One pesticide that most people can name is DDT. In fact, DDT is so common to the point that it often features in crossword puzzles in newspapers and magazines with clues like ‘banned insecticide’ or ‘banned pesticide’. So, it is probably safe to assume that many people know that DDT is banned. However, would they know why DDT was banned or whether it is still being used today despite its banning?
Dichloro-diphenyl-trichloroethane (DDT) is an organochlorine insecticide that was first synthesized in 1874 and later became widely used for insect control in the 1940s. DDT became a popular insecticide in the United States and was used widely in agriculture and generally around people. In 1962, Rachel Carson wrote a book titled ‘Silver Spring’ that brought to light the devastating effect that DDT had on the environment. One of the detrimental effects pointed out by Carson was how DDT contamination was responsible for the near-extinction of the bald eagle, the national symbol of the United States of America. Thereafter, the United States Environmental Protection Agency (USEPA) was established in 1970 and DDT was banned in 1972.
DDT was one of the most widely used pesticides following World War II and was promoted as having insect-killing powers that would make homes healthier and comfortable. At the same time, evidence was mounting on how DDT could persist in the environment and bioaccumulate as it moved up the food chain. Bioaccumulation occurs when an organism absorbs a substance, such as a chemical or pesticide, at a faster rate than it can metabolize or excrete it. The substance can then become highly concentrated in an organism and cause problems.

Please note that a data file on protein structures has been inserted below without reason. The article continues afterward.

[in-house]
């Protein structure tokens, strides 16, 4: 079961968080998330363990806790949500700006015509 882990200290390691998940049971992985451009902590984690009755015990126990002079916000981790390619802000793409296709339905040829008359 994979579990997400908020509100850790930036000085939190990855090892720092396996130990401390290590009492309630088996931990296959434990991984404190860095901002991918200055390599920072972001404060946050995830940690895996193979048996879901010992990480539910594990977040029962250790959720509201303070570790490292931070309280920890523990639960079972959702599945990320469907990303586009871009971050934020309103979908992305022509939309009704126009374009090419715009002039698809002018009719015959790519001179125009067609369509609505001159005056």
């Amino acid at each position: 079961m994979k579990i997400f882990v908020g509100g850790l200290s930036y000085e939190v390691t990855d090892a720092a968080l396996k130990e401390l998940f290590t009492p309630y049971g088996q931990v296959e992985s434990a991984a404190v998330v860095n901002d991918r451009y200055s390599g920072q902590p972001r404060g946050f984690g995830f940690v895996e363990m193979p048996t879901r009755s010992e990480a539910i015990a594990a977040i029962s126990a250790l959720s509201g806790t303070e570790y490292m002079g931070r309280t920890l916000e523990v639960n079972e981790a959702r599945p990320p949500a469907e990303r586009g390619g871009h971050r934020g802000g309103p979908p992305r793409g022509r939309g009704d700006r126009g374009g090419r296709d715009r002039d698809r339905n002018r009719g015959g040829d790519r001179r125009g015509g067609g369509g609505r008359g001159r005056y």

Thus, because of DDT bioaccumulation, the compound became particularly deleterious to birds by making the shells of fertilized eggs so brittle that they cracked under their parents’ weight. The most threatened birds included peregrine falcons, ospreys, brown pelicans, and bald eagles, all of which were brought to the brink of extinction.
By the time DDT was banned in the US it had already contaminated nearly everything that Americans ate. Several years thereafter, DDT and its carcinogenic metabolite dichloro-diphenydichloro-ethylene (DDE), were still being detected in US food.
The story of DDT does not end with its banning by the USEPA. Elsewhere it is still in use in countries that continuously battle malaria until suitable alternatives for the control of mosquitoes can be found. How those countries are being affected by the continued use of DDT is largely unknown because there seemingly are no ‘Rachel Carsons’ to study the effects on the environment so as to alert society. I doubt that many know the reasons why DDT was banned in the first place and use it because it is moderately toxic and relatively safe when handled.
When growing up in Kenya, I applied DDT by hand to control corn borers without using personal protective equipment. It never even crossed my mind that there was any problem with the chemical and it is only later when I had the opportunity to study pest management that I learned the reality. I wonder how many Africans are even remotely aware of the dangers posed by the continuous use of DDT?
SUPESTA (www.supesta.com) confronts the challenge of pesticide use in Africa. We:
work with smallholder farmers, agro-dealers, extension personnel and others who routinely apply pesticide and help them build a knowledge base in pesticide use and safety,
promote alternative approaches to total reliance on pesticides, such as integrated pest management, and
help develop easily accessible tools that provide information on pesticide handling.
Ultimately, less harm will come to humans and the environment when pesticides are used by knowledgeable people.